Professor Graham Kendall is the Provost and CEO of The University of Nottingham Malaysia Campus (UNMC). He is also a Pro-Vice Chancellor of the University of Nottingham.

He is a Director of MyResearch Sdn Bhd, Crops for the Future Sdn Bhd. and Nottingham Green Technologies Sdn Bhd. He is a Fellow of the British Computer Society (FBCS) and a Fellow of the Operational Research Society (FORS).

He has published over 230 peer reviewed papers. He is an Associate Editor of 10 journals and the Editor-in-Chief of the IEEE Transactions of Computational Intelligence and AI in Games.

http://bit.ly/dQPw7T

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Hyper-heuristics

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A nozzle selection heuristic to optimise the hybrid pick and place machine

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Finite iterated prisoner's dilemma revisited: belief change and end-game effect

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Competitive travelling salesmen problem: A hyper-heuristic approach. Journal of the Operational Research Society, 64 (2): 208-216, 2013.

We introduce a novel variant of the travelling salesmen problem and propose a hyper-heuristic methodology in order to solve it. In a competitive travelling salesmen problem (CTSP), m travelling salesmen are to visit n cities and the relationship between the travelling salesmen is non-cooperative. The salesmen will receive a payoff if they are the first one to visit a city and they pay a cost for any distance travelled. The objective of each salesman is to visit as many unvisited cities as possible, with a minimum travelling distance. Due to the competitive element, each salesman needs to consider the tours of other salesman when planning their own tour. Since equilibrium analysis is difficult in the CTSP, a hyper-heuristic methodology is developed. The model assumes that each agent adopts a heuristic (or set of heuristics) to choose their moves (or tour) and each agent knows that the moves/ tours of all agents are not necessarily optimal. The hyper-heuristic consists of a number of low-level heuristics, each of which can be used to create a move/tour given the heuristics of the other agents, together with a high-level heuristic that is used to select from the low-level heuristics at each decision point. Several computational examples are given to illustrate the effectiveness of the proposed approach.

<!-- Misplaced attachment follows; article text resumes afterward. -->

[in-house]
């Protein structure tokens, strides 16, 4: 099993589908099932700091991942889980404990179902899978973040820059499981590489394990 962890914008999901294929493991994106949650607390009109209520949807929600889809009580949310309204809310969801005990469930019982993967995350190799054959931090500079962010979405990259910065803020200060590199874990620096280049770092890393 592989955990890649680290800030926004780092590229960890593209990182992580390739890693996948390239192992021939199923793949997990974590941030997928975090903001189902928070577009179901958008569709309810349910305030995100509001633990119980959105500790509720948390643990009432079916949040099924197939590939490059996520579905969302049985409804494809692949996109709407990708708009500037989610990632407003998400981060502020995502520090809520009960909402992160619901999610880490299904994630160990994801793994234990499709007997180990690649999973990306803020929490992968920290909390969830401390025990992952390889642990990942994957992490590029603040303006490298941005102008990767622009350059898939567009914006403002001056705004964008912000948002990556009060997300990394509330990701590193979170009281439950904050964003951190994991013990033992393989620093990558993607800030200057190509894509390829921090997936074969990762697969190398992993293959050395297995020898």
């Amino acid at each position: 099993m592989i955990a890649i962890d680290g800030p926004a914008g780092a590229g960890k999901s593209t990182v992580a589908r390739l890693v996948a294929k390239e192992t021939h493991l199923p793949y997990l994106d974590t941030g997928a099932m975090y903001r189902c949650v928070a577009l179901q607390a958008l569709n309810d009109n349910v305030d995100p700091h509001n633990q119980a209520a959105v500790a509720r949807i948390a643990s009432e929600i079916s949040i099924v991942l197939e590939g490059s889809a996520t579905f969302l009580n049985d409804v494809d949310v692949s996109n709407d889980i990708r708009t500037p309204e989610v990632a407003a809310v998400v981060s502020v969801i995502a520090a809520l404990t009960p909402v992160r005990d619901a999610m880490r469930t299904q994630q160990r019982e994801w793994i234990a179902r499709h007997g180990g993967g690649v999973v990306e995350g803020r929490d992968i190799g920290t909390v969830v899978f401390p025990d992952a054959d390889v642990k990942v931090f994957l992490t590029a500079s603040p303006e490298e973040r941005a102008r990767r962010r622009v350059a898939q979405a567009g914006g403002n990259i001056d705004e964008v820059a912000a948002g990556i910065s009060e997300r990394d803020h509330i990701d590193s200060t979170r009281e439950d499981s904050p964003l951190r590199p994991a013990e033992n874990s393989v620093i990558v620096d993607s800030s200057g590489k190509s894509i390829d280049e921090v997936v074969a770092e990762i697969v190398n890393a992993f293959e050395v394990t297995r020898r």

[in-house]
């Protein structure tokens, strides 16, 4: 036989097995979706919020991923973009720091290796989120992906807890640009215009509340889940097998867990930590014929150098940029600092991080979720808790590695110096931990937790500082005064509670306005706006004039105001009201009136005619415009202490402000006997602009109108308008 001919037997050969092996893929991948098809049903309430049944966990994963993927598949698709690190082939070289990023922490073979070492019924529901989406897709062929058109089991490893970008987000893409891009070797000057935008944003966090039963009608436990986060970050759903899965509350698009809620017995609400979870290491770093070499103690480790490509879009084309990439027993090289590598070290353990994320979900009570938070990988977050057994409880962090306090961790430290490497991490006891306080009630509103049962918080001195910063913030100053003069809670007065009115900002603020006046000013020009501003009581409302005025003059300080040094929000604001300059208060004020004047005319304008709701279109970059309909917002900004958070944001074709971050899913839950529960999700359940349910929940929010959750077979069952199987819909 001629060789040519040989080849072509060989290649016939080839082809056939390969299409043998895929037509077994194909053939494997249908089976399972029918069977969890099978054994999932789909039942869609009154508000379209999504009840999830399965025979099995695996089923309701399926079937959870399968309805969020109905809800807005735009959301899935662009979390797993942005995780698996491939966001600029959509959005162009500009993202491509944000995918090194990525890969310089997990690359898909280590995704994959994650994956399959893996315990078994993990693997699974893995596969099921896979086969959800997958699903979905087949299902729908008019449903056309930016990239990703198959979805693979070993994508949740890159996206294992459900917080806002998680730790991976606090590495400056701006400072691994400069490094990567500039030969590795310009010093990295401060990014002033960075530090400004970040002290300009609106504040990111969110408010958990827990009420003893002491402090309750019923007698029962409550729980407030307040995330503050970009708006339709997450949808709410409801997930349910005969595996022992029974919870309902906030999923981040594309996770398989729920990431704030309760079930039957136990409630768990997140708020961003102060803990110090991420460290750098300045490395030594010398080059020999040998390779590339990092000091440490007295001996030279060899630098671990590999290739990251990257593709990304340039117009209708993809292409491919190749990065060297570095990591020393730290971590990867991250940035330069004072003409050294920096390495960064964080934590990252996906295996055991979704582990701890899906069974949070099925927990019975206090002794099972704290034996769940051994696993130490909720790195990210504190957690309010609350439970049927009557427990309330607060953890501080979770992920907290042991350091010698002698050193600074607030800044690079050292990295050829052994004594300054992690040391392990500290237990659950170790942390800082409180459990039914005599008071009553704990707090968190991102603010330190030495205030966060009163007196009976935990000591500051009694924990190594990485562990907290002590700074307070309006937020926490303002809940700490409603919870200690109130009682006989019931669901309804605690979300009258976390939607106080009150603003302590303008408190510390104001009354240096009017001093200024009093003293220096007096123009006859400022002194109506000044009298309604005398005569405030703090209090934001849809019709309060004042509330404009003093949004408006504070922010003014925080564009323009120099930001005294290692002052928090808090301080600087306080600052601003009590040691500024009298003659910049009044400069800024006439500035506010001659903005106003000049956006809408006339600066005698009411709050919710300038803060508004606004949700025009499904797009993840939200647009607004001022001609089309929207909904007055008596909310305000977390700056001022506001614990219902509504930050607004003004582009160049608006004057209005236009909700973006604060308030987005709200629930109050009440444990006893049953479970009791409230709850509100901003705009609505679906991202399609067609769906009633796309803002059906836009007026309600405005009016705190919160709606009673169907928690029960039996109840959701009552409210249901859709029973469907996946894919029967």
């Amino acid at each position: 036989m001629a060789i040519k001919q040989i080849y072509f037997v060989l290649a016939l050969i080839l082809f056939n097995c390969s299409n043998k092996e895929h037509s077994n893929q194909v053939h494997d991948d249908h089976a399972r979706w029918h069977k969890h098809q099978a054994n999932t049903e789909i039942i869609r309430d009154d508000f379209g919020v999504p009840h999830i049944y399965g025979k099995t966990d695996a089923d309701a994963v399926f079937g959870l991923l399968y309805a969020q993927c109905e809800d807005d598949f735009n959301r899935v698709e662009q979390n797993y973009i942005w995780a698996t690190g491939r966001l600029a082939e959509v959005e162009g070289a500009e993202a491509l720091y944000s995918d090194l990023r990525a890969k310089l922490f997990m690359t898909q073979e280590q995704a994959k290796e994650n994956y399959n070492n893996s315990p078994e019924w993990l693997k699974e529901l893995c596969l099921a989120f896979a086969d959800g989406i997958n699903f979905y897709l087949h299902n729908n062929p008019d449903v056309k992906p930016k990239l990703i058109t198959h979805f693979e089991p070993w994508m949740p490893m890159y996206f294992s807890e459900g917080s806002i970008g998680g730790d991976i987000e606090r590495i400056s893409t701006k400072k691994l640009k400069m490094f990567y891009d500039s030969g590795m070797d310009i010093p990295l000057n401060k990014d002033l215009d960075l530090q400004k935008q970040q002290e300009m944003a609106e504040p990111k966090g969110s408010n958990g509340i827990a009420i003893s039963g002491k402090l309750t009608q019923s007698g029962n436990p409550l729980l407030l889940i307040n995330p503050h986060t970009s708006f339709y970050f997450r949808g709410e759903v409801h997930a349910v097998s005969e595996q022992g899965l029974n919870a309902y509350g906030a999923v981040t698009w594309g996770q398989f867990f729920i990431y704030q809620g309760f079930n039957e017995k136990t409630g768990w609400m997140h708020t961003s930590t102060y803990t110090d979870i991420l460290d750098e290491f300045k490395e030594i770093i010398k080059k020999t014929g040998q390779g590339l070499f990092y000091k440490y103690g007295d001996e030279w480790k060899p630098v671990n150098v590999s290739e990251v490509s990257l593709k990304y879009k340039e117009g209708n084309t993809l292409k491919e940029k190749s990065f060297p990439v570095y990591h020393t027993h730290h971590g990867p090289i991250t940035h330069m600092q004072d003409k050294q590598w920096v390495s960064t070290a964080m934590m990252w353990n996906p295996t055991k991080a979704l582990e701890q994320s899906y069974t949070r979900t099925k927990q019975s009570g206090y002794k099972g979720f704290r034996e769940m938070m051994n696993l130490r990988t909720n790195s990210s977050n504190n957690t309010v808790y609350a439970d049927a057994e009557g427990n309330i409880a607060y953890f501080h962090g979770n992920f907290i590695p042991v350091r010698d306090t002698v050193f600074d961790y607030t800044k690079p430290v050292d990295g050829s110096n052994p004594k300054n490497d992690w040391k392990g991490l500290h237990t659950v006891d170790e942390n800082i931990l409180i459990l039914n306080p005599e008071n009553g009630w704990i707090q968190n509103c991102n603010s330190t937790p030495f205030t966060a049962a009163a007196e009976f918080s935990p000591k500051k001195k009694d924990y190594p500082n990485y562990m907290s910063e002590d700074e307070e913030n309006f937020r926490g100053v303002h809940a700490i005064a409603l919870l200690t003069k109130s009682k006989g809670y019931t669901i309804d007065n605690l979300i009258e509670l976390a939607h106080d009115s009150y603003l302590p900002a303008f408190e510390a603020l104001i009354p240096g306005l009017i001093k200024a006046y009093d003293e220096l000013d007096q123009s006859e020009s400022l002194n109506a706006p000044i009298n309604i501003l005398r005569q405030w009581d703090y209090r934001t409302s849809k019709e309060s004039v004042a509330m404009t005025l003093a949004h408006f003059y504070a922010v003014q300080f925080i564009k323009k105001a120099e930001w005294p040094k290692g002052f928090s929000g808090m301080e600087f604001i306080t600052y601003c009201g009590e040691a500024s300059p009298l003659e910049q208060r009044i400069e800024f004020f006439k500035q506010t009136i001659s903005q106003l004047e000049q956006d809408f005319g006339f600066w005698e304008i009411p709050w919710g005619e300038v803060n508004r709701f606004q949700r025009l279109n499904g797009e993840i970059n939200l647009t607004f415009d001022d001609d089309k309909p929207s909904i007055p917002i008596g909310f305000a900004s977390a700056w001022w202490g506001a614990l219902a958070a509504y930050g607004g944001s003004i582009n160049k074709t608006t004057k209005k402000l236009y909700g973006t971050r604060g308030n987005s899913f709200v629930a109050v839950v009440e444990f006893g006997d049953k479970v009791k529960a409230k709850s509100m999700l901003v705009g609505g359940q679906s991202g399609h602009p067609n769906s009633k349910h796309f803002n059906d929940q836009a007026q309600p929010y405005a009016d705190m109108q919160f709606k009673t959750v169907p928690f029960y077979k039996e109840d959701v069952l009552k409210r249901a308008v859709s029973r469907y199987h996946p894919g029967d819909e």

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@ARTICLE{lk2013, author = {G. Kendall and J. Li},

title = {Competitive travelling salesmen problem: A hyper-heuristic approach},

journal = {Journal of the Operational Research Society},

year = {2013},

volume = {64},

pages = {208--216},

number = {2},

abstract = {We introduce a novel variant of the travelling salesmen problem and propose a hyper-heuristic methodology in order to solve it. In a competitive travelling salesmen problem (CTSP), m travelling salesmen are to visit n cities and the relationship between the travelling salesmen is non-cooperative. The salesmen will receive a payoff if they are the first one to visit a city and they pay a cost for any distance travelled. The objective of each salesman is to visit as many unvisited cities as possible, with a minimum travelling distance. Due to the competitive element, each salesman needs to consider the tours of other salesman when planning their own tour. Since equilibrium analysis is difficult in the CTSP, a hyper-heuristic methodology is developed. The model assumes that each agent adopts a heuristic (or set of heuristics) to choose their moves (or tour) and each agent knows that the moves/ tours of all agents are not necessarily optimal. The hyper-heuristic consists of a number of low-level heuristics, each of which can be used to create a move/tour given the heuristics of the other agents, together with a high-level heuristic that is used to select from the low-level heuristics at each decision point. Several computational examples are given to illustrate the effectiveness of the proposed approach.},

doi = {10.1057/jors.2012.37},

issn = {0160-5682},

keywords = {TSP, Travelling Salesman Problem, Hyper-heuristics, hyperheuristcs, game theory},

owner = {gxk},

timestamp = {2010.10.12},

webpdf = {http://www.graham-kendall.com/papers/lk2013.pdf} }